More of Our Corporate Transferees are Renting Prior to Buying in Chicago
- Nov 20, 2008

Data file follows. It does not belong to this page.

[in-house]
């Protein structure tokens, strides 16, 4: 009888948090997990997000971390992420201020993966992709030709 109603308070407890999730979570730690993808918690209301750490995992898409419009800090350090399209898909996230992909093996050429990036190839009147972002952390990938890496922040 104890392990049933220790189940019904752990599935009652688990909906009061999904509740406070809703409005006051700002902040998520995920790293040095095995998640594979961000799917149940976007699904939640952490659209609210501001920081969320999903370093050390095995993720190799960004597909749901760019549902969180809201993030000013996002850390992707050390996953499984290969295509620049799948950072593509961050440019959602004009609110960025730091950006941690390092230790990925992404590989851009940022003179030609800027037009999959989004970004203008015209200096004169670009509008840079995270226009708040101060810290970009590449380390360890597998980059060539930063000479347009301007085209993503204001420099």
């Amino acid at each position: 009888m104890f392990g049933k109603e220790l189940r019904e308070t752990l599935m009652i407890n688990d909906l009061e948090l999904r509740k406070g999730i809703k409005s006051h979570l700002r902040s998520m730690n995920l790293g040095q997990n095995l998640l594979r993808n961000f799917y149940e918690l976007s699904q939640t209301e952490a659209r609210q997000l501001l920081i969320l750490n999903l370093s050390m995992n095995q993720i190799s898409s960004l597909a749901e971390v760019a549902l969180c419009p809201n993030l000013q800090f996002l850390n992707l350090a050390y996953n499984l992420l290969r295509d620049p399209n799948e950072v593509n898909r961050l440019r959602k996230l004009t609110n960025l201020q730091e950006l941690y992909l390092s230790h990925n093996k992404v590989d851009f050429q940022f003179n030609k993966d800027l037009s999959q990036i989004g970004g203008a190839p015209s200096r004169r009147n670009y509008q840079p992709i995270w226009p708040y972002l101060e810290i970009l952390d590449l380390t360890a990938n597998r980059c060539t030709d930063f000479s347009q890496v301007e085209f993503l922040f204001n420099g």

Kate Santo (pictured) is a relocation coordinator at Chicago-based Rubloff. Rubloff Residential Properties was founded in 1930. As a relocation coordinator, Santo places Rubloff clients and new transferees with brokerage firms nationwide and internationally. Santo’s job is to understand her clients’ needs and to facilitate transition to a new city, as smoothly as possible.Santo is a certified world relocation specialist and is a Relo certified coordinator. She recently spoke at the Leading Real Estate Companies of the World Fall Workshop in Chicago. Santo tells MHN Online News Editor Anuradha Kher about what it is to be a relocation coordinator and the challenges she faces in relocation within multi-housing. MHN: What percentage of Rubloff’s work is in the multihousing industry? Santo: Approximately 80 percent of our incoming buyers in Chicago are looking for multifamily housing. The price point for a single-family home in Chicago’s most popular neighborhoods tends to be higher, so most incoming buyers feel more comfortable with median prices for condos in the city. MHN: What is your role as relocation expert? Santo: As a relocation professional, it is my task to assess exactly what a new client’s needs are in Chicago. Once I know the neighborhoods or the type of home that the buyer is seeking, I can then choose an agent with our firm who specializes in those areas. The task then is to ensure that effective communication is taking place between the client and the agent, and that the clients’ needs are being met every step of the way. It is our goal to make their transition as seamless as possible. MHN: How has your company been affected by the housing downturn? How are you tackling the negative impact? Santo: The main shift we have seen this year in relocation trends is that more of our corporate transferees are renting prior to purchasing here in Chicago. This is a direct effect of longer market times nationwide. With incoming transferees unable to sell their homes in their departure cities, they are waiting to immediately purchase here. To keep up with this increased demand, we have expanded our rental services in an effort to incubate these prospective buyers and to keep them familiar with the Rubloff brand. MHN: What are the relocation challenges in multi-housing? Santo: In a city of Chicago’s size and with the current state of the market, there is a lot of housing inventory. At first, this can be overwhelming to a prospective buyer; however, if a client has pets or wants more square footage than is the norm, it becomes difficult to find them units in their given areas that will accommodate these needs. At times, it is frustrating for transferees to come from a city where they had a 5,000 sq. ft. home and learn that in Chicago, they are more likely to have a 1,200 sq. ft condo. Also, most people relocate with their pets; however, a lot of building associations have pet count or weight limits. When these issues arise, it is a matter of educating the client on other housing types or areas that may better suit their needs. As for transferees who need to sell in the Chicago market, the abundance of units makes the competition steep and the market time long. MHN: Can you outline some of the insights you shared at Leading Real Estate Companies of the World Fall Workshop in Chicago? Santo: At the conference this Fall I was able to discuss the impact that current market conditions have had on relocation departments nationwide. I offered insight on how our relocation department at Rubloff in Chicago has evolved to accommodate the changing marketplace and how we have implemented new programs to ensure that we remain strong in 2008. We also focused on e-commerce, and how it is impacting the real estate industry.